Best-selling author ADRIANA TRIGIANI is beloved by millions of readers around the world for her hilarious and heartwarming novels. Adriana was raised in a small coal-mining town in southwest Virginia in a big Italian family. She chose her hometown for the setting and title of her debut novel, the critically acclaimed bestseller Big Stone Gap.
The heartwarming story continues in the novel’s sequels Big Cherry Holler, Milk Glass Moon, and Home to Big Stone Gap. Stand-alone novels Lucia, Lucia, The Queen of the Big Time, Rococo, all toped the bestseller lists, as did Trigiani’s 2009 Very Valentine and its 2010 sequel Brava, Valentine.
Trigiani teamed up with her family for Cooking With My Sisters—a cookbook co-authored by her sister Mary, with contributions from their sisters and mother. The cookbook-memoir features recipes and stories dating back hundred years from both sides of their Italian-American family.
Adriana’s novels have been translated and sold in over 35 countries around the world. Trigiani’s latest blockbusterBrava, Valentine debuted at number seven on the New York Times bestseller list following its February 2010 debut. Valentine Roncalli juggles her long-distance romance, as she works to better the family’s struggling business. A once-in-a-lifetime business opportunity takes Val from the winding streets of Greenwich Village to the sun-kissed cobblestones of Buenos Aires, where she finds a long-buried secret hidden deep within a family scandal.
Trigiani’s first young adlut novel, Viola in Reel Life – the first in a series – debuted in September 2009. Fans fell in love with fourteen-year-old filmmaker Viola Chesterton, who moves from Brooklyn to a South Bend, Indiana, boarding school. In Spring 2011 readers will delight in Trigiani’s follow-up novel Viola in the Spotlight, as Viola and friends spend an adventure-filled summer vacation in Brooklyn.
Readers will take a peek into the lives of the women who shaped Adriana, with her November 2010 non-fiction debut: Don’t Sing at the Table: Life Lessons from my Grandmothers. The book makes a lovely gift for family (or yourself!), as Trigiani shares a treasure trove of insight and guidance from her two grandmothers: time-tested common sense advice on the most important aspects of a woman’s life, from childhood to old age.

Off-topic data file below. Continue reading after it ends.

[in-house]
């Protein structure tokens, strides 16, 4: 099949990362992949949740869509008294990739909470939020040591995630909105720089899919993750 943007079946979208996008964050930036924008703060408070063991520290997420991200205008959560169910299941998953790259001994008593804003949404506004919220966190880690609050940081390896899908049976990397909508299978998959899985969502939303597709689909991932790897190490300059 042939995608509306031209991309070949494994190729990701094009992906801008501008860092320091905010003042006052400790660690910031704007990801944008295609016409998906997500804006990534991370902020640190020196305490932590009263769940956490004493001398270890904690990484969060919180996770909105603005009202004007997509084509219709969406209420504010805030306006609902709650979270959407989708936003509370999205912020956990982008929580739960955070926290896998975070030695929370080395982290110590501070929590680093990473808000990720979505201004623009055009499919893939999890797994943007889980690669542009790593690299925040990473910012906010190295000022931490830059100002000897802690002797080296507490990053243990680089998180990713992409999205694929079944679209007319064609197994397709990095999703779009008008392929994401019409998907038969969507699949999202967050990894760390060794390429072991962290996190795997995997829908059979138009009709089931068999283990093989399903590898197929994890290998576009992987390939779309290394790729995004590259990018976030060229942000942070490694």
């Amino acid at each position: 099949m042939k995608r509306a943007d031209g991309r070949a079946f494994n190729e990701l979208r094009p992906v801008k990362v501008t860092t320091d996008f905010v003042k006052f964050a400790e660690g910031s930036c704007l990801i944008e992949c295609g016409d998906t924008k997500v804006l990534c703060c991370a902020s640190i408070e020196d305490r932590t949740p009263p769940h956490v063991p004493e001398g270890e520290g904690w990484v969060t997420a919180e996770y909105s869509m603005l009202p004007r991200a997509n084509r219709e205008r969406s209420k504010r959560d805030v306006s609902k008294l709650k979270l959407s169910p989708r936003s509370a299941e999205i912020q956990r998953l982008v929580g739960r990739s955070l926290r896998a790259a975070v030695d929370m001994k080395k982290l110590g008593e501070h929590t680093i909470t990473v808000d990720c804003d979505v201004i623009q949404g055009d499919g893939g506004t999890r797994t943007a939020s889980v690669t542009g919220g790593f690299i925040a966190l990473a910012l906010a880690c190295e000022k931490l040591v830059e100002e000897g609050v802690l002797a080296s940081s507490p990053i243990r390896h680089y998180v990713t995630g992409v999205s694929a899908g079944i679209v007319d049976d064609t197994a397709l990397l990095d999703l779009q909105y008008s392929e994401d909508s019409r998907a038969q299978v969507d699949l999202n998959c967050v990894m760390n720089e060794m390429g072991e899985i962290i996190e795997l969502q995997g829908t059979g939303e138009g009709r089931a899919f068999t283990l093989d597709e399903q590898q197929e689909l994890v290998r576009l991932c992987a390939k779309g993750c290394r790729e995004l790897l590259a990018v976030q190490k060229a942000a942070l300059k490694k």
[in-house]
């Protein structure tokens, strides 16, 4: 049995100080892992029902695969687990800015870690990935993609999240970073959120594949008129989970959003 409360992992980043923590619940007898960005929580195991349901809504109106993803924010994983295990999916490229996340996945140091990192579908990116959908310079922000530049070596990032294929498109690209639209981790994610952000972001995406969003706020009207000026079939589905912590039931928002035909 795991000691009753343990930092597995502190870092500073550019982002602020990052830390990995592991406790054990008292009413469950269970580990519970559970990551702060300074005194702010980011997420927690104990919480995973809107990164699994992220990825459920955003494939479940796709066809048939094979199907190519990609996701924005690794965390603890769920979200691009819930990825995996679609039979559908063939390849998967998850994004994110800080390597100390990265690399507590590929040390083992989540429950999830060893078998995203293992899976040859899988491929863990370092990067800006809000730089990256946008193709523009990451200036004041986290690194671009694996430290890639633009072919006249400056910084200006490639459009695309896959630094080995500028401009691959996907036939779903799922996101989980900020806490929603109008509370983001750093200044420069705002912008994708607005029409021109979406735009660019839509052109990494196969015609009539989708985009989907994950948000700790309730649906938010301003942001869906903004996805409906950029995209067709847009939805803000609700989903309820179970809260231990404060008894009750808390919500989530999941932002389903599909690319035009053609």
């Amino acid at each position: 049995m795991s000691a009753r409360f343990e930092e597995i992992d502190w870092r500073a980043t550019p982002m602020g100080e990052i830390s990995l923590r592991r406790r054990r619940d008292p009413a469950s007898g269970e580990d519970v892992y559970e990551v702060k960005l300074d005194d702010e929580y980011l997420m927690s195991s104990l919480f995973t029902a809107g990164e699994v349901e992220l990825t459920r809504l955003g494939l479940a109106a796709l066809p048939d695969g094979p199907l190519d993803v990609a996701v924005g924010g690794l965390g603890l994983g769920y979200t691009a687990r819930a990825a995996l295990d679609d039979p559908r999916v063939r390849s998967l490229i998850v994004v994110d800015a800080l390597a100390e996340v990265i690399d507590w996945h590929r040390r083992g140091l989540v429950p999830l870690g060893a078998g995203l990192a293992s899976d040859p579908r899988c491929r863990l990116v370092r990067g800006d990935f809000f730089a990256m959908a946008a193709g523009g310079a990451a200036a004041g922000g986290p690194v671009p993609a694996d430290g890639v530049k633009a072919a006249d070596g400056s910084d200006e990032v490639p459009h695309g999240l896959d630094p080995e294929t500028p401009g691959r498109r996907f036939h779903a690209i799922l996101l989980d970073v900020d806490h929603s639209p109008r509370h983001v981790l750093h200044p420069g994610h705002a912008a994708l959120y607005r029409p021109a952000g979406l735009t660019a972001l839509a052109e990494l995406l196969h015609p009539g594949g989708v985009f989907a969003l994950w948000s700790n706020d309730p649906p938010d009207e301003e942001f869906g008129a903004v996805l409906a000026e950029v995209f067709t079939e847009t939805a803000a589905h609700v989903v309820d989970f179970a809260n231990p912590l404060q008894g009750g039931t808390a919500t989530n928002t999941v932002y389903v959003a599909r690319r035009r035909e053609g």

Fans everywhere will soon see Adriana’s work on the big and small screens! She wrote the screenplay for and will direct the big screen version of her novel Big Stone Gap. Adriana has also written the film adaptation of Lucia, Lucia and Very Valentine.
Critics from the Washington Post to the New York Times to People have described Adriana’s novels as “tiramisu for the soul”, “sophisticated and wise”, and “dazzling.” They agree, “her characters are so lively they bounce off the page”, and that “… her novels are full bodied and elegantly written.”
Trigiani’s novels have been chosen for the USA Today Book Club, the Target Bookmarked series, and she’s now officially a regular with Barnes & Noble Book Clubs, where she has conducted three online book clubs. Adriana speaks to book clubs from her home three to four nights a week. Her books are so popular around the world that Lucia, Lucia was selected as the best read of 2004 in England by Richard and Judy.
After graduating from Saint Mary’s College in South Bend, Indiana, Adriana moved to New York City to become a playwright. She founded the all-female comedy troupe “The Outcasts,” which performed on the cabaret circuit for seven years. She made her off-Broadway debut at the Manhattan Theatre Club and was produced in regional theatres of note around the country.
Among her many television credits, Adriana was a writer/producer on The Cosby Show, A Different World, and executive producer/head writer for City Kids for Jim Henson Productions. Her Lifetime television special, Growing up Funny, garnered an Emmy nomination for Lily Tomlin. In 1996, she wrote and directed the documentary film Queens of the Big Time. It won the Audience Award at the Hamptons Film Festival and toured the international film festival circuit from Hong Kong to London. Adriana then wrote a screenplay called Big Stone Gap, which became the novel that began the series. Adriana spent a year and a half waking up at three in the morning to write the novel before going into work on a television show.
Adriana is married to Tim Stephenson, the Emmy award-winning lighting designer of the Late Show with David Letterman. They live in Greenwich Village with their daughter, Lucia.
One popular book critic perhaps said it best: “Trigiani defies categorization. She is more than a one-hit wonder, more than a Southern writer, more than a woman’s novelist. She is an amazing young talent.
As devoted readers of Adriana Trigiani's New York Times bestselling novels know, this "seemingly effortless storyteller" (Boston Globe) frequently draws inspiration from her own family history, in particular from the lives of her two remarkable grandmothers, who have found their way into all Trigiani's cherished novels. In Don't Sing at the Table, this much-beloved writer has gathered their estimable life lessons, revealing how her grandmothers' simple values have shaped her own life, sharing the experiences, humor, and wisdom of her beloved mentors to delight readers of all ages. Lucia Spada Bonicelli (Lucy) and Yolanda Perin Trigiani (Viola) lived through the twentieth century from beginning to end as working women who juggled careers and motherhood. From the factory line to the family table, Lucy and Viola, the very definition of modern women, cut a path for their granddaughter by demonstrating moxie...